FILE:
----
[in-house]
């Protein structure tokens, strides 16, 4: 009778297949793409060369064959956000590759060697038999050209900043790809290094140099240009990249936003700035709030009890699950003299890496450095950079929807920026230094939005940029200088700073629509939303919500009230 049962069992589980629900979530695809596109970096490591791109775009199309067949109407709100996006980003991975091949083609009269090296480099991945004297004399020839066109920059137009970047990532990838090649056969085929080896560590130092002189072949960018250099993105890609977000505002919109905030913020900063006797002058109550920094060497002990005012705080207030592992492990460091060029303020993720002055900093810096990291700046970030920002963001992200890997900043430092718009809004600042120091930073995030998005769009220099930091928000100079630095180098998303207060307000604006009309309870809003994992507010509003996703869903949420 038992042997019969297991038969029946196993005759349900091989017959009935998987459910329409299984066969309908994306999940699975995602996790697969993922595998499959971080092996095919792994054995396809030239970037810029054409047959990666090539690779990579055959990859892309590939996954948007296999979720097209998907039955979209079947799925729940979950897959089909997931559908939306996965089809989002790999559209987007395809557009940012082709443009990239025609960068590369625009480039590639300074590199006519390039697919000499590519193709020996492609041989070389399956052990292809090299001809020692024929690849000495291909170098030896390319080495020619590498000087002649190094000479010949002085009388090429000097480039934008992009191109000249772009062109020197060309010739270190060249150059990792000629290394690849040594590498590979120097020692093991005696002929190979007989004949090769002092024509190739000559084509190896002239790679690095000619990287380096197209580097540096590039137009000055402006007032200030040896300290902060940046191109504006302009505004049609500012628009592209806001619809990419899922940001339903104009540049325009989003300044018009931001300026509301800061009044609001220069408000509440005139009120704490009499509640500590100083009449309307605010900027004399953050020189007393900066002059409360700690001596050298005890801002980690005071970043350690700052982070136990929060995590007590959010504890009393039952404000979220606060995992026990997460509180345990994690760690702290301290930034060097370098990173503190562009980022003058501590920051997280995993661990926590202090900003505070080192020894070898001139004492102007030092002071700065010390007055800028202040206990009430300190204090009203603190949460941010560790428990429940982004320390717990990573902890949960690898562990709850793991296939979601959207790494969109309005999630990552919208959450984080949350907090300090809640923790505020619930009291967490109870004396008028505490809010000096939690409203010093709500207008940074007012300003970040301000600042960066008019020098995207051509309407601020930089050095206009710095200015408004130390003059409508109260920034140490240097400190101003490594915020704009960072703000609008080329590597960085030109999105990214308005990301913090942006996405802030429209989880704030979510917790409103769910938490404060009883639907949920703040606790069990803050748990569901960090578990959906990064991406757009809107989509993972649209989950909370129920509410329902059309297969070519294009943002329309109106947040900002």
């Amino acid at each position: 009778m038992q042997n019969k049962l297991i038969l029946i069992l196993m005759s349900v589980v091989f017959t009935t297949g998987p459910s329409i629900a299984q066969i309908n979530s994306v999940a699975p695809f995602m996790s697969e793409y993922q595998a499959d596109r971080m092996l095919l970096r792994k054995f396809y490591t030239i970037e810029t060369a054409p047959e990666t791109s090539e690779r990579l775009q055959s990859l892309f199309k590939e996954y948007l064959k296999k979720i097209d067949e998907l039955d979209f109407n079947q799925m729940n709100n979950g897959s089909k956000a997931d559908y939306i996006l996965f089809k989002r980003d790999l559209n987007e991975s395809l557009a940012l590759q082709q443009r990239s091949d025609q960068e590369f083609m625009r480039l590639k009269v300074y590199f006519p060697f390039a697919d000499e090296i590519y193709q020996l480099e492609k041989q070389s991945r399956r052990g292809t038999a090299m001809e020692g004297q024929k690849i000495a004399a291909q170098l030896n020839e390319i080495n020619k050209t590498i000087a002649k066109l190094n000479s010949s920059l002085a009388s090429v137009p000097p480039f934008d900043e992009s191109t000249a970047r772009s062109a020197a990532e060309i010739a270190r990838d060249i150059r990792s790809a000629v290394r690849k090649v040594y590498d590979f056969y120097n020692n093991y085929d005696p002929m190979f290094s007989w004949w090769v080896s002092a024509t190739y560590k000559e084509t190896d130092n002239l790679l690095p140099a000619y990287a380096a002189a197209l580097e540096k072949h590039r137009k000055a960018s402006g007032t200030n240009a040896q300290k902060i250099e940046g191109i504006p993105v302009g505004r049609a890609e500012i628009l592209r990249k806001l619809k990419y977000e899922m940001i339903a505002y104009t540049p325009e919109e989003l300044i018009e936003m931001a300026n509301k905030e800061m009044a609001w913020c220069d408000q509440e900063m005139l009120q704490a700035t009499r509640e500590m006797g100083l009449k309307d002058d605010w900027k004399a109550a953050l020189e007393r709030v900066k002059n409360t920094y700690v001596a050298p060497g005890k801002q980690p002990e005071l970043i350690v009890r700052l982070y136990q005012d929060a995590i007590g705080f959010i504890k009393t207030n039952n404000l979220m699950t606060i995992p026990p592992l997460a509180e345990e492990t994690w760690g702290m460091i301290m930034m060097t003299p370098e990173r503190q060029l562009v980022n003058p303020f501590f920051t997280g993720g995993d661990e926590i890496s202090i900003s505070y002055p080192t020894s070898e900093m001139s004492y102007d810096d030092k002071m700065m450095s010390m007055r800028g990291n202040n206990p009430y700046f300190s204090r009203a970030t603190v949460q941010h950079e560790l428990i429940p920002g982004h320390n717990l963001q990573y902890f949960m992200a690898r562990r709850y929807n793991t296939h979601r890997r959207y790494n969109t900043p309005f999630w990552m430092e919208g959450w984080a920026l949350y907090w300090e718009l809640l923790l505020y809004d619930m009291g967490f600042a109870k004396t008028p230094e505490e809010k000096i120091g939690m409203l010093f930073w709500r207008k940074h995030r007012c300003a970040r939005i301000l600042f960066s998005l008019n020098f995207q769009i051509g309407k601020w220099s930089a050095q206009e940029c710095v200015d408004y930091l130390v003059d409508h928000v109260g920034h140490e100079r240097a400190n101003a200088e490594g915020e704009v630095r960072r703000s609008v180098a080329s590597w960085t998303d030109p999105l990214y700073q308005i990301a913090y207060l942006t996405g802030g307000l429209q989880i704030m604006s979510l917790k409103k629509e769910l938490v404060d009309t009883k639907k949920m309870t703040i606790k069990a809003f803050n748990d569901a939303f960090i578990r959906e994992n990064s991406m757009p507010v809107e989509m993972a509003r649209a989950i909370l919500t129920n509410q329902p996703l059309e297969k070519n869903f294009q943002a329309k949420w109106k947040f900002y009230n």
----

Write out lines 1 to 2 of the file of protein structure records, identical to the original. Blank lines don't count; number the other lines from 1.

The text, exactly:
[in-house]
């Protein structure tokens, strides 16, 4: 009778297949793409060369064959956000590759060697038999050209900043790809290094140099240009990249936003700035709030009890699950003299890496450095950079929807920026230094939005940029200088700073629509939303919500009230 049962069992589980629900979530695809596109970096490591791109775009199309067949109407709100996006980003991975091949083609009269090296480099991945004297004399020839066109920059137009970047990532990838090649056969085929080896560590130092002189072949960018250099993105890609977000505002919109905030913020900063006797002058109550920094060497002990005012705080207030592992492990460091060029303020993720002055900093810096990291700046970030920002963001992200890997900043430092718009809004600042120091930073995030998005769009220099930091928000100079630095180098998303207060307000604006009309309870809003994992507010509003996703869903949420 038992042997019969297991038969029946196993005759349900091989017959009935998987459910329409299984066969309908994306999940699975995602996790697969993922595998499959971080092996095919792994054995396809030239970037810029054409047959990666090539690779990579055959990859892309590939996954948007296999979720097209998907039955979209079947799925729940979950897959089909997931559908939306996965089809989002790999559209987007395809557009940012082709443009990239025609960068590369625009480039590639300074590199006519390039697919000499590519193709020996492609041989070389399956052990292809090299001809020692024929690849000495291909170098030896390319080495020619590498000087002649190094000479010949002085009388090429000097480039934008992009191109000249772009062109020197060309010739270190060249150059990792000629290394690849040594590498590979120097020692093991005696002929190979007989004949090769002092024509190739000559084509190896002239790679690095000619990287380096197209580097540096590039137009000055402006007032200030040896300290902060940046191109504006302009505004049609500012628009592209806001619809990419899922940001339903104009540049325009989003300044018009931001300026509301800061009044609001220069408000509440005139009120704490009499509640500590100083009449309307605010900027004399953050020189007393900066002059409360700690001596050298005890801002980690005071970043350690700052982070136990929060995590007590959010504890009393039952404000979220606060995992026990997460509180345990994690760690702290301290930034060097370098990173503190562009980022003058501590920051997280995993661990926590202090900003505070080192020894070898001139004492102007030092002071700065010390007055800028202040206990009430300190204090009203603190949460941010560790428990429940982004320390717990990573902890949960690898562990709850793991296939979601959207790494969109309005999630990552919208959450984080949350907090300090809640923790505020619930009291967490109870004396008028505490809010000096939690409203010093709500207008940074007012300003970040301000600042960066008019020098995207051509309407601020930089050095206009710095200015408004130390003059409508109260920034140490240097400190101003490594915020704009960072703000609008080329590597960085030109999105990214308005990301913090942006996405802030429209989880704030979510917790409103769910938490404060009883639907949920703040606790069990803050748990569901960090578990959906990064991406757009809107989509993972649209989950909370129920509410329902059309297969070519294009943002329309109106947040900002």